b. reboot: This command can only bring the system to run level 6. However, you can make reboot take you to other places by terminating the getopts routine and adding a flag afterward, so that:

host # reboot -- -s

would allow you to use the reboot command to get into single user mode. Also, another reason this perplexes me as much as it does is that, technically, bringing the machine to run level 6 entails the system going through a series of run levels leading all the way to the default run level (which is 3, if you left it alone). Sun's answer is technically true, but somewhat misleading. The only thing you really "can't" do with reboot is stop at run levels 0, 1, 2 and 5 (unless you make one of them your default run level in /etc/inittab - not a good idea, especially for 0 and 5 ;)

c. shutdown: This command can only bring the system to run levels 0, 1, s/S, 5 or 6. This makes sense to a degree, since run level 6 is reboot, 5 is power-off and 0 is PROM. I don't understand why it can shut the system down to run level 1 (single user with all local filesystems mounted read-write) and s/S (single user with only / mounted read-only) and not shut it down to run level 2 (basic multi-user with network) from run level 3 (same multi-user with nfs and some additional network services) straight up. As noted above, regarding reboot, you can actually make this command take you to any run level except 2 (unless you set that as your default run level in /etc/inittab)

d. poweroff: This command can only bring the system to run level 5. Perfectly sensible.

e. halt: This command can only bring the system to run level 0. This makes sense, too.

f. uadmin: This command can only bring the system to run levels 0, 5 and 6 (see above regarding why run level 6 means you can also use this command to get to run level 3, or your system default run level, as well). This command is restricted to super-user access by default. For the longest time I thought it could get you to any run level straight off, although I never needed to use it except to dump the system. An interesting fact about uadmin is that it can accept arguments. Which means, if you're feeling moderately clever, you can make it go places Mother won't let it go, by fudging it a little. Consider the following, understanding that uadmin converts arguments into integers as such, and is invoked as "uadmin command function optarg":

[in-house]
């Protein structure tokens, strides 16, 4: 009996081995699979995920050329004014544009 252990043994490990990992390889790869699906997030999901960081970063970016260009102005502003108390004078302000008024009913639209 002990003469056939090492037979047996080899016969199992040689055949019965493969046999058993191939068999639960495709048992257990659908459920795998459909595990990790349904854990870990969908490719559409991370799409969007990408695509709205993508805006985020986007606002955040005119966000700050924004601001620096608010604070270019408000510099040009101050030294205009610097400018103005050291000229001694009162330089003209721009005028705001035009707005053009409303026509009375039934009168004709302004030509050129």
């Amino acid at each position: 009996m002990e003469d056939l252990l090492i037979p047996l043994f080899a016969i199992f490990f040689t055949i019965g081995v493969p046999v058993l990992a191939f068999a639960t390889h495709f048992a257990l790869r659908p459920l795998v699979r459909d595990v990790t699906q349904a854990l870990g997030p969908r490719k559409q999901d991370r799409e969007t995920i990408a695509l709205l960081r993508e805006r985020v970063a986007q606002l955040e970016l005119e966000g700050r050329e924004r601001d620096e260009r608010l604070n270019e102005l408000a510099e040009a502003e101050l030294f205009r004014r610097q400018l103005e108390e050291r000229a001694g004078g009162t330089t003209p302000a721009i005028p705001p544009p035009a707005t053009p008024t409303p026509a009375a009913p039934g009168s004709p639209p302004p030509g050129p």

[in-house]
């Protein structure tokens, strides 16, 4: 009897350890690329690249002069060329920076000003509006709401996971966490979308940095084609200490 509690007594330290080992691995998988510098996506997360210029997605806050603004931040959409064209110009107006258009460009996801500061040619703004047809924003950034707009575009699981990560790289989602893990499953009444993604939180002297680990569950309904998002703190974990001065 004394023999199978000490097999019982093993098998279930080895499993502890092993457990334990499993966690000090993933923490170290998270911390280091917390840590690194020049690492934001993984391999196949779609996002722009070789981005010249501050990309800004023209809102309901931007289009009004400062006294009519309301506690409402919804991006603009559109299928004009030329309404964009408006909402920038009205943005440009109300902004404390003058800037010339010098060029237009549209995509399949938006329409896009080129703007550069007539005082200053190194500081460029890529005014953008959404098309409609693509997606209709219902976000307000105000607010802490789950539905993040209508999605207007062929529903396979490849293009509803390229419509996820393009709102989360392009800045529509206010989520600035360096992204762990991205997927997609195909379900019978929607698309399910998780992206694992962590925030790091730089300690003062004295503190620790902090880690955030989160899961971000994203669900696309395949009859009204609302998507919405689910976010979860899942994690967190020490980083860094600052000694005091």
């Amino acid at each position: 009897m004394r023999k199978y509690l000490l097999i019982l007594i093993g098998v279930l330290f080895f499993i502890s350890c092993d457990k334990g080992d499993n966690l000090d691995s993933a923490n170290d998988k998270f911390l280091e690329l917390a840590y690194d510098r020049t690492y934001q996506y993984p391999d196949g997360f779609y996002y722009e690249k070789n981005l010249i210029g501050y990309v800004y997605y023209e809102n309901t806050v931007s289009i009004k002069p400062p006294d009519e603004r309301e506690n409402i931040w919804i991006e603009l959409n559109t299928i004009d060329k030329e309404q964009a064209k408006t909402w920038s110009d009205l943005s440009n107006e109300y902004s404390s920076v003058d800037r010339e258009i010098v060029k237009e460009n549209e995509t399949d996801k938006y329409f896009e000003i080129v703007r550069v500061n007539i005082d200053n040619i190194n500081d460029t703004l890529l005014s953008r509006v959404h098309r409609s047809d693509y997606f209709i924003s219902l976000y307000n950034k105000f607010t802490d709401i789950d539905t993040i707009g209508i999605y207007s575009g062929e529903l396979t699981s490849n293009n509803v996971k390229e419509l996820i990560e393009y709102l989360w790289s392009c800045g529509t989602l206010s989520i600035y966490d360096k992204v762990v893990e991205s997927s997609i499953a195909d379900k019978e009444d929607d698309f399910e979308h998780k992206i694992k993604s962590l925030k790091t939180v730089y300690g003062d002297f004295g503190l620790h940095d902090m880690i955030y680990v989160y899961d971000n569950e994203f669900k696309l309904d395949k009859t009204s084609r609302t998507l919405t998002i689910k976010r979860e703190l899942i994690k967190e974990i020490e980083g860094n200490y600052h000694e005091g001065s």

1 = No Disk Sync
2 = Sync Disks


1 = A_REBOOT <-- Run level 6
2 = A_SHUTDOWN <-- Run level 0
5 = A_DUMP <-- Run level 5

optional arguments:

Try whatever you want out, if you can afford to. Be sure to enclose an argument with spaces in double quotes.

host # uadmin 1 1 "-s kernel/unix" <-- Basically any option you can pass to the PROM "boot" command, you can sneak in here!

also, there are multiple versions of uadmin available, depending on your Solaris release, so you may be looking at these set of options, which will get you to run levels 0, s/S, 1, 2, 5 and 6 (which gives you run level 3) as well as allowing you the optional argument:

uadmin 2 0: sync the filesystems and drops system to ok prompt
uadmin 2 1: sync the filesystems and reboots to multi-user mode
uadmin 2 2: sync the filesystems and reboots interactively
uadmin 2 3: sync the filesystems and reboots to single-user mode
uadmin 2 6: sync the filesystems and powers off the system

uadmin 1 0: do not sync filesystems and drops system to ok prompt
uadmin 1 1: do not sync filesystems and reboots to multi-user mode
uadmin 1 2: do not sync filesystems and reboots interactively
uadmin 1 3: do not sync filesystems and reboots to single-user mode
uadmin 1 6: do not sync filesystems and powers off the system

Now, let's kick back and let the raging debate about OS version-and-release accuracy begin ;)


, Mike